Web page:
Normally I would wet the entire paper, staple it to a board and tape the edges. This helps keep the paper from buckling while you work. Having just attended Carol Carter’s demo, where she said she likes to leave the paper loose to expand & contract naturally with the water, I decided to give that approach a try.
At this stage, each surface of the gate had been wet with clear water, and the color dropped in to merge and mingle. As washes began to dry, more concentrated pigment was placed to create some of the “dirt.” I knew I wanted the lock to be brighter and look shinier, so I wanted to establish the background elements first.
With the gate pretty well finished, it was time to start on the lock. This gives a really good idea of the section-by-section approach. The vertical portion of the lock was first, and then the blue base. By the time the base was finished, the vertical section had dried enough to start the flat top.
The very bottom of the painting was a bit of a challenge. The reference photo had a board that featured peeling paint and lots of distressing. Beautiful, but too busy and distracted from the lock. Wanting some depth and color, I put in a wash of cadmium orange, french ultramarine and shadow violet. Now to let it all dry so details could be added…
The focal point of the painting, and the title, is the stamped-in “HARDENED.” I love how the rust had started creeping into the letters, partially obscuring the shape of each, and nearly making the word unreadable.
Finished – 15″ x 22″. The board at the bottom of the gate has been simplified to look like unfinished wood that has weathered. The goal throughout the process was to create a vibrant, interesting portrait of something most would find mundane, if it was noticed at all…
The artistic fire is a strange beast. In some, it burns hot, demanding that the artist creates every day. In others, it flares once, brilliantly, then burns itself out.
My fire is an inconsistent creature. The embers are always smoldering, so I’ll find myself considering the color palettes of scenes flashing by the car window, or rolling painting ideas around in my head. I’ve spent the last two months at smolder, with no flame creating the urge to paint.
In the last two weeks, that all changed. So what sparked the flame? Color. I’ve been sketching in pencil all summer, and was ready to move past that. So on a hot day at the state fair, I pulled out the watercolor pencils and brought a couple of 20 minute sketches to life.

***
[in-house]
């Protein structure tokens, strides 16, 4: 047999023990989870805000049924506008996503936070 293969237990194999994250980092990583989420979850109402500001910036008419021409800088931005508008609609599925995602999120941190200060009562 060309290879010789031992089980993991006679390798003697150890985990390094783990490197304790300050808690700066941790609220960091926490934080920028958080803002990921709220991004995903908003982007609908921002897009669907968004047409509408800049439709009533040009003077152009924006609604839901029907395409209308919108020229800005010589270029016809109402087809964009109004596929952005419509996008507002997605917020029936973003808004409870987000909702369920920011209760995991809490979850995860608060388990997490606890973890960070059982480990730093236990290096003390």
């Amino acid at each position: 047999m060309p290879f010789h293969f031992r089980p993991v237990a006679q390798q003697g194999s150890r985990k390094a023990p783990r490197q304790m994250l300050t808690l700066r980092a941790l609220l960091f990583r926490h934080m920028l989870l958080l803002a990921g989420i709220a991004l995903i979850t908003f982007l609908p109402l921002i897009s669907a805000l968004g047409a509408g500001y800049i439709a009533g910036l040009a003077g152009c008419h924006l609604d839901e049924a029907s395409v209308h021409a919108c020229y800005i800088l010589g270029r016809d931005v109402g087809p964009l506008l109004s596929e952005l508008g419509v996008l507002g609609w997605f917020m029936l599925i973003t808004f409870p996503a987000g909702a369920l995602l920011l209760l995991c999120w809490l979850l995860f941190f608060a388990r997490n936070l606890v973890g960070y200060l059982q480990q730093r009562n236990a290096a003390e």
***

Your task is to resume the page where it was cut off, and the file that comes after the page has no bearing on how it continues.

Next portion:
That lead to a studio session where I could explore the pencils some more – I’ll probably do an entire blog post on that! It was interesting to see how the layered drawing of the horse, left, came to life with the addition of water, right.
Then I went to Carol Carter’s demo at the Daniel Smith store. I’ve long been a fan of her non-traditional use of color and the way she uses “blooms” to her advantage. Watching the way she handled water and pigment, the urge to head for the studio began to grow.
The next day, out & about with my husband, I started noticing the way manmade objects interacted with the sky, and my mind started racing with ideas and approaches. Within 15 miles, I had an entire series of paintings mapped out. Spark lit.
Of course time and daily life dictates studio access, so my brain ping-ponged around creative ideas and settled back on color (for now). This little study is just 2.5″ x 3.5″ and was done entirely with blue and purple paints (and a touch of white pen).
By Friday night, the creative fire was burning brightly, and I couldn’t wait to get into the studio and play with color and technique! While painting two very different subjects – a cranky horse and a rusty lock – the focus is on color, and allowing pigments to mix and mingle with limited interference…
We artists love to share finished paintings, sculptures, drawings and other work. I think it’s just as important to share the pieces that end up on the scrap pile – it’s a good way to show some of the work and process that goes into a success.
In this case, my first go at “Getting Acquainted” just came off the board. It’s pictured with another work in progress that is coming along well. Can you see how crisp and lively the colors are on the left, and how dull and muted the painting on the right is? Would you believe both horses are painted with the exact same colors?
The difference is in how and when those colors were mixed. At left, colors are being dropped onto wet paper and allowed to mingle as they will. At right, most of the colors were mixed on the palette, then brought to the paper.
While I could layer paint over this and make some of the colors more vivid, I’ll never regain the freshness that the first meeting of a little girl and a big horse should have. So I’ll rework the composition a bit to give her some breathing room, and give it another go…